The Airport and Region Forum agrees with the assessment of the WBQ and adds:
“At the end of 2010, the contract for the noise impact study NORAH was granted to a consortium made up of 10 established research institutions. The aim was to examine at the highest scientific level the impacts of traffic noise and, in particu-lar, aviation noise on human health, wellbeing and intellectual development of primary school children. In order to achieve this objective, an independent, ex-ternal and international scientific quality assurance board was installed to ensure continuous critical assessment of the research work and review the results at the end.
For us and the committees of the AFR, management board and steering board, it was important to withdraw from the proceedings once the work began and to leave the field to the scientists. The partial result now published, the Child Study, shows that the scientists were able to achieve results in this highly emotional area which in our opinion will stand up to the most rigorous standards. We therefore regard these results as an excellent basis for further work on the part of the AFR but also of politics and administration.”
The NORAH Study The noise impact study NORAH (Noise-Related Annoyance, Cognition, and Health) is one of the most extensive studies internationally on the effects of avia-tion, rail and road traffic noise on the health and quality of life of the popula-tion. Nine research and development institutions from the fields of medicine, psychology, social science, acoustics and physics have joined to form the NORAH research consortium. The investigations are carried out mainly in the Rhine-Main Region, but also in the regions around the airports Berlin-Brandenburg, Cologne-Bonn and Stuttgart.
The client for the NORAH Study is the Umwelt- und Nachbarschaftshaus GmbH in Kelsterbach, a subsidiary company of the Land of Hessen. Alongside the Land of Hessen, the communities, Fraport, aviation companies and the UNH are in-volved in the financing.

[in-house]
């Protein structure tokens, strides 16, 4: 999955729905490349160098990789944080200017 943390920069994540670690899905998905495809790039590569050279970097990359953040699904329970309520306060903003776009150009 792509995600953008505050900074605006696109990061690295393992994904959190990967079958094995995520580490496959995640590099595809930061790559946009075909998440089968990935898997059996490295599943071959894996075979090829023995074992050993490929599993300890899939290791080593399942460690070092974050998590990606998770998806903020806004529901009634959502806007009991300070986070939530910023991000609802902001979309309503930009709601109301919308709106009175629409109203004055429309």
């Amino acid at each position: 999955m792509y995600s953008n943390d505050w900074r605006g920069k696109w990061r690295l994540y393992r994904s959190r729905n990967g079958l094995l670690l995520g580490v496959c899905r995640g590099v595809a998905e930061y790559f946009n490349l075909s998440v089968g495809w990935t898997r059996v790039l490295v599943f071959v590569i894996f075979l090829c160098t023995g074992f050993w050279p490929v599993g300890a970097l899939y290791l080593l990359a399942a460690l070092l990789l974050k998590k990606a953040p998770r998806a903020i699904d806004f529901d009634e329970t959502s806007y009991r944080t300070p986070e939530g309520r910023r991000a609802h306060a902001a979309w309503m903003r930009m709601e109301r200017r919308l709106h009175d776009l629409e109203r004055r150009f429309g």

If you would like to know more about the NORAH Child Study, visit the website www.laermstudie.de, call us or order by e-mail one or more of the following brochures as a PDF:
NORAH Knowledge 1: Child Study – task and method
NORAH Knowledge 2: Sound and noise – the basic principles of acoustics
NORAH Knowledge 3: NORAH noise impact study – an overview
Imperfect translations into English from the original German, below.
Aircraft noise and health
Allstudiesshow:aircraft noisebotheredbothadultsaswell as children.Severalstudies inrecentyearshavecanshowthatthe generalharassmentat the same level of flight noisehas increased.Noisecausesstress reactions.Stressisarisk factorfor high blood pressure andcardiovascular disease.Manyaircraft noise studiesshowclearcorrelations betweenflight noiseorair noiseand high blood pressureandcardiovascular disease.Theconnectionsareespeciallyevidentat night-timeaircraft noise,reduced in case of aircraft noiseontheday. Sleep disorders–disordersof falling asleep,sleeping throughorincreasedrecovery responses–canbecausedbyaircraft noise.
Overview of the NORAH Study
What impact does traffic noise have on the quality of life, health and development of children? These are the three main questions at the centre of the NORAH Study.
NORAH (Noise-Related Annoyance, Cognition, and Health) is the most extensive study on the subject of noise impact so far. The scientists involved in the study come from a wide range of different disciplines: medicine, psychology, social science, physics and acoustics.
They are working together to find answers to questions which have remained unanswered in noise impact research up to now. To do this they calculate the past and current, address-specific exposure to aviation, road and rail noise in a large area around the Frankfurt Airport.
The researchers compare these values with data on the health, quality of life and development of a total of more than one million persons in the region. In addition to this, the scientists are surveying several thousand people in the areas around the airports Berlin Brandenburg, Cologne/Bonn and Stuttgart.
Theresultsof theso-calledchildren module,apart of the NORAH study,were presentedonNovember4, 2014. Allothermodules is scheduled tobereleasedatan internationaltrade conferenceintheautumn2015.